I’m still relatively new to the whole FIRE concept. My parents, both in their early 60s, are still working and most of my friends have never even mentioned the word “retirement.” The thought of retiring earlier than when my pension is “fully funded” never occured to me until a year ago.
For those who are unfamiliar, FIRE stands for “Financial Independence, Retire Early” and it’s a popular idea among those in the personal finance community. I’ve been staunchly on board with the FI component since January 2018, but the RE part is still a moving target for me.
Although FI–basically the idea that you don’t need income from a job to live because of savings and passive income from investments–may look drastically different from person to person, I’m still VERY early in the process toward FI. I have student loan debt. My current emergency savings could not cover a full 6 months of living expenses. The mortgage may not be paid off until around 2040. But FI is a real, tangible goal for my fiancé and me. We are taking small steps toward increasing our savings rate and paying off debt. However, RE is more of an abstract notion at this point.
I love my summers and, since I’ve already maxed out my education level on our pay scale, I no longer take classes to fill my time. This may be blasphemous to some, but since I don’t *need* extra income, I don’t work during the summer. No side hustle. No part-time job. (Yes, I do realize how lucky I am that we can live comfortably on our salaries.) Sure I do a lot of lesson planning, but mostly I enjoy slow mornings and exciting travels. June and July are like “mini retirements” for me, glimpses of what it might be like to retire early. Since I have a taste of the RE life during my summers (while still getting a paycheck because my salary is spread over 12 months), I do not feel the pressure to get to RE as fast as possible.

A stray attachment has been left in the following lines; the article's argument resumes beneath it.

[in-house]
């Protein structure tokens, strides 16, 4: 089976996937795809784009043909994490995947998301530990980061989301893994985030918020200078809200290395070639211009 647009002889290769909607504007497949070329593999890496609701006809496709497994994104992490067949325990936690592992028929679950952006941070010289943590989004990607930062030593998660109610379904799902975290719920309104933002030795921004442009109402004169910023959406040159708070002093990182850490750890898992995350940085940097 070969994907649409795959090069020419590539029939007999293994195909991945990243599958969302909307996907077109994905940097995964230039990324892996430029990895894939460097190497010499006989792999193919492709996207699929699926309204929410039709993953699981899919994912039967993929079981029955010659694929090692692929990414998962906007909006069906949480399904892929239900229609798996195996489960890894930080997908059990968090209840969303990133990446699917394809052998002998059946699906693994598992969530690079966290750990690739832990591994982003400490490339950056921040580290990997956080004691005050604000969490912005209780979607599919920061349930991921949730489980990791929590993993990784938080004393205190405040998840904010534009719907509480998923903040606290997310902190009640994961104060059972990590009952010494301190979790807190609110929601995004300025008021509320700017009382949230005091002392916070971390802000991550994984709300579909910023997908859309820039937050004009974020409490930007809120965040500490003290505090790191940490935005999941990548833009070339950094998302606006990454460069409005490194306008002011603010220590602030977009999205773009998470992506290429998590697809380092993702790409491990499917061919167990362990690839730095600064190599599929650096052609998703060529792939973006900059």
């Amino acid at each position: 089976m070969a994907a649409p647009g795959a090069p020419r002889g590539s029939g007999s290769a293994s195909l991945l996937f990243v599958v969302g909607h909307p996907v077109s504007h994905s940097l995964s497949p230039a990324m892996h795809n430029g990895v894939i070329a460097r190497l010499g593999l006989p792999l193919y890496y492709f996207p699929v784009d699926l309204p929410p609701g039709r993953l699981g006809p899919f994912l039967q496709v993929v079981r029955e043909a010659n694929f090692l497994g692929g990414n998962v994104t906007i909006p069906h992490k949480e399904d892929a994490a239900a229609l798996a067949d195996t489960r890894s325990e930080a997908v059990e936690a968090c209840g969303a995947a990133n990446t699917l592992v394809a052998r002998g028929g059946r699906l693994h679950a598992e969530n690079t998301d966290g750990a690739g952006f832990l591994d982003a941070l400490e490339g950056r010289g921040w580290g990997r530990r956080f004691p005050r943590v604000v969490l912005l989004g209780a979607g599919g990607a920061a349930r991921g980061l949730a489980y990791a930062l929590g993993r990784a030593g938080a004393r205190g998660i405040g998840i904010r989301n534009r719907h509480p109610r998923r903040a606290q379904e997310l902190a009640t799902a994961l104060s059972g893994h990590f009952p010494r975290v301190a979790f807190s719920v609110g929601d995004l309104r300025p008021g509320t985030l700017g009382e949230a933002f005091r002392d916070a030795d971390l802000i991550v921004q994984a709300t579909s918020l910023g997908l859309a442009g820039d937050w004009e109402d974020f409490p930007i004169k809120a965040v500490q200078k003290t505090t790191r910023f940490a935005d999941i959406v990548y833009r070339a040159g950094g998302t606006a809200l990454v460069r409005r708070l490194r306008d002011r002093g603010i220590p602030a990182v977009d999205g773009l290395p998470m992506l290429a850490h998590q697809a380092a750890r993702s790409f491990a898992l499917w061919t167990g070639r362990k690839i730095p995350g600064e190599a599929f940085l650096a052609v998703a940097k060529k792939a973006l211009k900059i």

There are some who pursue an all out early retirement plan. They target retiring by 40 or even 30, as in the case of APurpleLife, a blogger who’s goals and writing style I deeply admire. I have nothing but respect for those who have a clear vision and the determination to reach their goals. Tanja Hester’s Work Optional outlines specific exercises and strategies to help anyone considering an early retirement — it’s full of practical advice and inspiring stories. (Her blog, Our Next Life, also includes wonderful content.) Although I do not have precise RE aspirations, the ideas from APurpleLife and Hester help me understand ways to optimize my financial life right now.
Despite my admiration for RE, this is where it starts to get a little complicated. I realize how incredibly fortunate I am to have a steady job I love, a strong relationship with an ambitious and accomplished partner (not to mention he’s handsome, kind, smart, and hilarious 😍), great health, and so many available opportunities. It’s the amount of choices I can make and all of the things I want to experience that make it difficult for me to nail down a set FIRE target. Most books and posts I read about RE include a visualization of your early retirement life, but we still struggle with that part. Since everything is a possibility for us, nothing emerges as a clear winner for a set-in-stone RE plan.